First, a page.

Nevertheless, the report does not contain a single new fact or new explanation that would provide insight into Ramzan Kadyrov and his role in Russian politics. A good lawyer could potentially refute Ilya Yashin’s claims and force him to apologize to Kadyrov. The only merit of Yashin’s report, which other experts also noted, is that he managed to put together an entire collection of facts about Kadyrov and show that his rule is not an accident, but a system of authority that Moscow created jointly with the Chechen side.

Yashin unveiled his report on one of the most tragic dates for the Chechens—February 23, the anniversary of the mass deportation by Stalin in 1944. In Yashin’s opinion, this showed his solidarity with the Chechen people (Kavkazsky Uzel, February 23)—i.e., that he is not against Chechens, but simply against the system built by Kadyrov. Yashin also demanded Kadyrov’s resignation (Echo.msk.ru, February 23). It is unlikely that the Kremlin is interested in Yashin’s opinion, but the Russian authorities may use his report as a pretext for showing Russian society’s discontent with the situation in Chechnya.

Continuing pressure on the Kremlin regarding Kadyrov’s activities will sooner or later force President Vladimir Putin to react to it. Sensing that, Kadyrov made a surprise statement in an interview with the Russian News Service radio (Russkaya Sluzhba Novostei), saying he was tired and wanted to step down since he had accomplished his mission fully. Kadyrov said he was prepared to stay on if the Kremlin asked him to, but that there were people in Chechnya who could replace him, because he created a working system of governance (Rosbalt.ru, February 23). Thus, Kadyrov indicated that he was not holding on to power and was prepared to serve the Russian Federation in any capacity.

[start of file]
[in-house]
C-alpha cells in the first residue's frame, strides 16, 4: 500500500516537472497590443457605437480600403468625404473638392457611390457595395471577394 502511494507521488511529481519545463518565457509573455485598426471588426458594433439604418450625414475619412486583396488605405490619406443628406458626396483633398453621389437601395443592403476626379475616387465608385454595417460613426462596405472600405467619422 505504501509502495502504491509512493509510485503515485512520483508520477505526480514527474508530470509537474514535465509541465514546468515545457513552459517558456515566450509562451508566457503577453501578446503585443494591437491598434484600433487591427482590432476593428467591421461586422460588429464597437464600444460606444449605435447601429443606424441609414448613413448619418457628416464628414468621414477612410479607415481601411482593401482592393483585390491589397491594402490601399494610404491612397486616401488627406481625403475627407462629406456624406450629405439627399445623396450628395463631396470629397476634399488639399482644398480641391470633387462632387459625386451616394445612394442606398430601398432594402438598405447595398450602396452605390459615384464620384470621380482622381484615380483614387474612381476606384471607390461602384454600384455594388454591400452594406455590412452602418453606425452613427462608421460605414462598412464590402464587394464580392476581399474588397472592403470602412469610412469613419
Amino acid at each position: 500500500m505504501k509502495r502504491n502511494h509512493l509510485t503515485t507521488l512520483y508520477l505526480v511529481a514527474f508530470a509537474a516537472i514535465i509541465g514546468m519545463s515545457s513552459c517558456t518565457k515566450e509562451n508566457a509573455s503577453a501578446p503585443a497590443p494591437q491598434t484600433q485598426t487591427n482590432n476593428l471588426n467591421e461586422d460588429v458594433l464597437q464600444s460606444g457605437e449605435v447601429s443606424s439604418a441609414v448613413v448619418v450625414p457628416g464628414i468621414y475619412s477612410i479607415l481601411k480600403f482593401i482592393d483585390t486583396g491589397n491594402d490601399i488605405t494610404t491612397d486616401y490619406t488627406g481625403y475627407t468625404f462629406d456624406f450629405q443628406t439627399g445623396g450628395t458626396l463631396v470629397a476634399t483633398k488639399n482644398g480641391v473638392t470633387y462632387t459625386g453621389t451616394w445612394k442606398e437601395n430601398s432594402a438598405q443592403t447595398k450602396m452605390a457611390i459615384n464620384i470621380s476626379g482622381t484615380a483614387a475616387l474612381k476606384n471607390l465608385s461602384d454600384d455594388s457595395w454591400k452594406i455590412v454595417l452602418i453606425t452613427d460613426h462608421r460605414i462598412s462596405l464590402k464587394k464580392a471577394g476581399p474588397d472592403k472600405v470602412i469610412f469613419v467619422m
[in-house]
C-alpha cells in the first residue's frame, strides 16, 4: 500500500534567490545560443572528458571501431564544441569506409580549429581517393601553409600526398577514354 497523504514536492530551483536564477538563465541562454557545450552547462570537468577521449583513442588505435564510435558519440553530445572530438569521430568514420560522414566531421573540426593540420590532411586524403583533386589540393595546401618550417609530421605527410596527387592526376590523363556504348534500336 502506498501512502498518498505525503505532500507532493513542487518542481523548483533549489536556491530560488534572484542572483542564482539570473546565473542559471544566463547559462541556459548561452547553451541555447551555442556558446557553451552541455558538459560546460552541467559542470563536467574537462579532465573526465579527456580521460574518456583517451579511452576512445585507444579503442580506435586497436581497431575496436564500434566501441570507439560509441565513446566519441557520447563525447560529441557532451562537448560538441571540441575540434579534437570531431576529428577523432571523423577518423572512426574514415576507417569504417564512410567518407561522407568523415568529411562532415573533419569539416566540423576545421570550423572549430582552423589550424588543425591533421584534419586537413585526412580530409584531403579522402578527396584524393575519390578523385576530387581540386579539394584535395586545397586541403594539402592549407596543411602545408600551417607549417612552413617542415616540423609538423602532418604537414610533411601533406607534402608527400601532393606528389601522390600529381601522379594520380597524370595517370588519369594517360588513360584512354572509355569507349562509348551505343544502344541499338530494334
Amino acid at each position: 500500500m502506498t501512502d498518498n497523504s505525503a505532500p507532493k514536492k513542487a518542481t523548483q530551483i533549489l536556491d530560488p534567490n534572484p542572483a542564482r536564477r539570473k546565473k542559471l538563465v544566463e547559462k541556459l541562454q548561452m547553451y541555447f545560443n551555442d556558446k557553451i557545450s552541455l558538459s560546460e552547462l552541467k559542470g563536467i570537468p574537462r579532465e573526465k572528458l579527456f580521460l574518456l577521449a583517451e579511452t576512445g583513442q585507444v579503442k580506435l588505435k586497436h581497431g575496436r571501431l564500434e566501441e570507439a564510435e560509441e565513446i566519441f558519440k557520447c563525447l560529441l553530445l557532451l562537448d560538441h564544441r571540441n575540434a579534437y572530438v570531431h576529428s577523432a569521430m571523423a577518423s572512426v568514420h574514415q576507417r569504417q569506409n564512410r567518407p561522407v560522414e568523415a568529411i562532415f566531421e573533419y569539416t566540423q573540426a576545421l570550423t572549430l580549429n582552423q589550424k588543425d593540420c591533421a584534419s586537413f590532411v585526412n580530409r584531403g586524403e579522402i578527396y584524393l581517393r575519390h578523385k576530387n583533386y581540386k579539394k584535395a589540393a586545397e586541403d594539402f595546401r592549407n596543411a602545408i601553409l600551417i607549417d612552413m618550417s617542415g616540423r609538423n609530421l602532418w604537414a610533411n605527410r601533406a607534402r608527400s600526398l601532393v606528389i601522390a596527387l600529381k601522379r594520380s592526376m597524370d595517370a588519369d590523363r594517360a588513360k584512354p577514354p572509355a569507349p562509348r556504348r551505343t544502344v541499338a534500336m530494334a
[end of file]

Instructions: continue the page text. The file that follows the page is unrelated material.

Only two weeks remain until the end of Kadyrov’s term as governor, which ends on March 5. According to the rules of the political system that the Kremlin created, Kadyrov should have known about his political prospects several months ago. Apparently, Chechnya’s governor is uncertain about his future. Politicians and experts, however, are quite certain that, at this stage, Ramzan Kadyrov is an irreplaceable figure in Chechnya for the Kremlin. In any case, the Kremlin will have to signal its intentions regarding the governor of Chechnya in the next few days.